Workforce Management Specialist, National Institute of Allergy and Infectious Diseases
What was the most valuable thing you learned from WeLead?
WeLead helped me to develop the confidence in my ability to compete for high level positions that I previously lacked. I think the ability was in me the whole time, but going through the program, meeting all kinds of interesting people, and interacting with other women rising in the political world was very illuminating and inspiring.
What was your favorite part of the program?
I really enjoyed the diversity of the speakers WeLead invited to the training sessions. Hearing from multiple perspectives reinforced the truth that there is always more than one side to any subject, and the more wiling you are to consider alternative perspectives, the better informed you will be.
What advice would you give to the current WeLead class?
I would advise the current WeLead class to always keep an open mind and to avoid the trap of living in an echo chamber, in which all you do is reinforce existing opinions whether you are involved in politics or working in the public and/or private sector. Expand your horizons and consider multiple points of view before making a decision. Lastly, it's natural to want to succeed and win in politics, but never lose sight of the truth that our primarily responsibility is to serve the people.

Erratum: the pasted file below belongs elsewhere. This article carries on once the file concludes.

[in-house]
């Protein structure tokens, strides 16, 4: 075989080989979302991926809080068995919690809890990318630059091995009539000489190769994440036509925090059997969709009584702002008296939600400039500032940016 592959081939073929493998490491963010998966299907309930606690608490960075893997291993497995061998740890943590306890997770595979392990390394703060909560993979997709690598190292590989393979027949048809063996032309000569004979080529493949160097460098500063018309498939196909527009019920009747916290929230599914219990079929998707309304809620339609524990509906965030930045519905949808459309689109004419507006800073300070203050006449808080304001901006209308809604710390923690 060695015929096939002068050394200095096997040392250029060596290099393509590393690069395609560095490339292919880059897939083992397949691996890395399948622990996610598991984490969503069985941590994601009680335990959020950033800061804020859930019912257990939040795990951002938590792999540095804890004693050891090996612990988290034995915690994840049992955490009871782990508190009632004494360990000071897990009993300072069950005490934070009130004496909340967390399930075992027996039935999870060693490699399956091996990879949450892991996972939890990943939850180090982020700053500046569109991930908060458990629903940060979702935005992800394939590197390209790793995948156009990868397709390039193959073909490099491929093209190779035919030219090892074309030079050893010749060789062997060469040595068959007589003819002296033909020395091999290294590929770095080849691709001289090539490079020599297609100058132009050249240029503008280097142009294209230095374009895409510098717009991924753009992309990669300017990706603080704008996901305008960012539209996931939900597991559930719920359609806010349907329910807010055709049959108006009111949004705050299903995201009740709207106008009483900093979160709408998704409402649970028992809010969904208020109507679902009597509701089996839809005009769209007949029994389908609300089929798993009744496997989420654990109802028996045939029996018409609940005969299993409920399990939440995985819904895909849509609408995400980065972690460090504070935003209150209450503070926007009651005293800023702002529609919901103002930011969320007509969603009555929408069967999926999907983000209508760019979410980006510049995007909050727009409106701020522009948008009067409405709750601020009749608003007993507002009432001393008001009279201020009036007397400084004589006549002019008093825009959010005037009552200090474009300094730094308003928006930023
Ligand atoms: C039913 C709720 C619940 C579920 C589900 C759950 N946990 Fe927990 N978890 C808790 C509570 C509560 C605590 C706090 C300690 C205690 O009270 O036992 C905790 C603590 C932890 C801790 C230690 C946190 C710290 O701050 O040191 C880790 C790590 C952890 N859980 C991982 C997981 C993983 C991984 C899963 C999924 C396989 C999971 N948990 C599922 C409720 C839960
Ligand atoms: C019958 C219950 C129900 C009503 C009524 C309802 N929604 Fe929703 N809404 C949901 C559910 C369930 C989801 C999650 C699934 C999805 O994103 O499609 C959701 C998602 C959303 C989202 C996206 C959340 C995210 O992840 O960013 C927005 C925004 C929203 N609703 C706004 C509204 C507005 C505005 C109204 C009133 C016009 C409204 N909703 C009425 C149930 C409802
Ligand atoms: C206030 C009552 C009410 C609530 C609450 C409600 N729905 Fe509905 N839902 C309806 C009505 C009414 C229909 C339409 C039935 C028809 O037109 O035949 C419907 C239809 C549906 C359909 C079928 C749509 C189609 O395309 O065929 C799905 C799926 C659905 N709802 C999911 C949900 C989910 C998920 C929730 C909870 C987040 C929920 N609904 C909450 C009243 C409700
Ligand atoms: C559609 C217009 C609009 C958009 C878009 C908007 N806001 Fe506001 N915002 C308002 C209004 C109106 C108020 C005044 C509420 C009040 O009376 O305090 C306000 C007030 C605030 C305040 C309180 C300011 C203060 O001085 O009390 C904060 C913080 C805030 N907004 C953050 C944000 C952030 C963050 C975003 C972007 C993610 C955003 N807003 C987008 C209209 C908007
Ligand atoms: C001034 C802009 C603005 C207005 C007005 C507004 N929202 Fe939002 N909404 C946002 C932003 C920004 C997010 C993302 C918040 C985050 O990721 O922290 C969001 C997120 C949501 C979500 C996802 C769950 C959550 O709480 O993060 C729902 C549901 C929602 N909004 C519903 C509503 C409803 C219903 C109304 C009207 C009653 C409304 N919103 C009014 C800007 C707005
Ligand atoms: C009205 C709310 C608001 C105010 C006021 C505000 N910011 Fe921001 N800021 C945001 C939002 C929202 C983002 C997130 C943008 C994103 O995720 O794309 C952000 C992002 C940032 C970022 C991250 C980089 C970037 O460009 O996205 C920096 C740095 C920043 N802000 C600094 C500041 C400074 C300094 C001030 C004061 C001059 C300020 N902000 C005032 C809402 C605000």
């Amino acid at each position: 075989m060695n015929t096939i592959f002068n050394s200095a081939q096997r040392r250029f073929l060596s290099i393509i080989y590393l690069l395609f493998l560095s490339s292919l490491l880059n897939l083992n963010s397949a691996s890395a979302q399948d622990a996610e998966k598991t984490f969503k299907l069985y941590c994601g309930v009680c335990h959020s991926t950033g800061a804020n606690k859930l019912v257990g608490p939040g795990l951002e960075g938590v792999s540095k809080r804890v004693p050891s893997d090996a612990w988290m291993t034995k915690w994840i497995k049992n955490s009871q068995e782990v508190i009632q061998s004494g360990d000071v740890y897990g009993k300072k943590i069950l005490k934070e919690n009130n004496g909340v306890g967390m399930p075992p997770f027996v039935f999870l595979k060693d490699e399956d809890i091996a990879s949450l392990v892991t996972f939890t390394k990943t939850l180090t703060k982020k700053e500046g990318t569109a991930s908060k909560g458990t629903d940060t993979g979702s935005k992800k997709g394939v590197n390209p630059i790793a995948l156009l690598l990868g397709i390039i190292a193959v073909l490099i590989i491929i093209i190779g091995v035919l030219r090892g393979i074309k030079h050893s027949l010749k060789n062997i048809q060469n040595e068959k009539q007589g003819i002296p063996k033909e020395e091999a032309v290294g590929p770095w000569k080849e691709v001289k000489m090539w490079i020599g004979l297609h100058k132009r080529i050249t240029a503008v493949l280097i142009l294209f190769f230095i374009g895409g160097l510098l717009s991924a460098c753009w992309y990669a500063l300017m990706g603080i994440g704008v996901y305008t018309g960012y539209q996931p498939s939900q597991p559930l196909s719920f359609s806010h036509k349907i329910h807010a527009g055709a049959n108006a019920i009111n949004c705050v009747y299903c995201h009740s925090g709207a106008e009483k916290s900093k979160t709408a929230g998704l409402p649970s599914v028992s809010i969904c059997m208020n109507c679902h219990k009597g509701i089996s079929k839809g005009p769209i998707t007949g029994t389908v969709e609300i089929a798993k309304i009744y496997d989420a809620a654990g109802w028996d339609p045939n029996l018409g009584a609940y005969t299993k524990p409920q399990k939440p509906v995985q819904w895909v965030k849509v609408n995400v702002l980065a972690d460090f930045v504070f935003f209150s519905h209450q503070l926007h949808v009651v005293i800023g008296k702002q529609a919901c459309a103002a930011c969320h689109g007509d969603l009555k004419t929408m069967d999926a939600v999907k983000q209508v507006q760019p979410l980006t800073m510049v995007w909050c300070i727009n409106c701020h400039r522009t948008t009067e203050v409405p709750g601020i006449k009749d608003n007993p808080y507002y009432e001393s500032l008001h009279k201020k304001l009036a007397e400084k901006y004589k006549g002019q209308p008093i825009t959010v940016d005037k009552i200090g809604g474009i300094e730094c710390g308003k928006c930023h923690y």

How did you secure your current position, and did it include any WeLead networking or alumnae?
I'm still in the same position I had before I started WeLead and thus, I have not had an opportunity to take advantage of WeLead connections. However, I stay in touch with several members of my class.
Any other thoughts on your WeLead experience?
It was gratifying to see so many examples of women succeeding in high level positions, especially in a male-dominated industry. It was also great to see accomplished female leaders take the time to mentor and inspire a younger generation of women to follow in their footsteps.
Garcia manages employment outreach at the National Institute of Allergy and Infectious Diseases, including strategies that ta Hispanic, Native American, Pacific Islander and Black communities, as well as for individuals with disabilities. She earned a Master of Arts degree in Public Administration and Public Policy from American University and a Bachelor of Arts degree in Political Science & Government from George Mason University.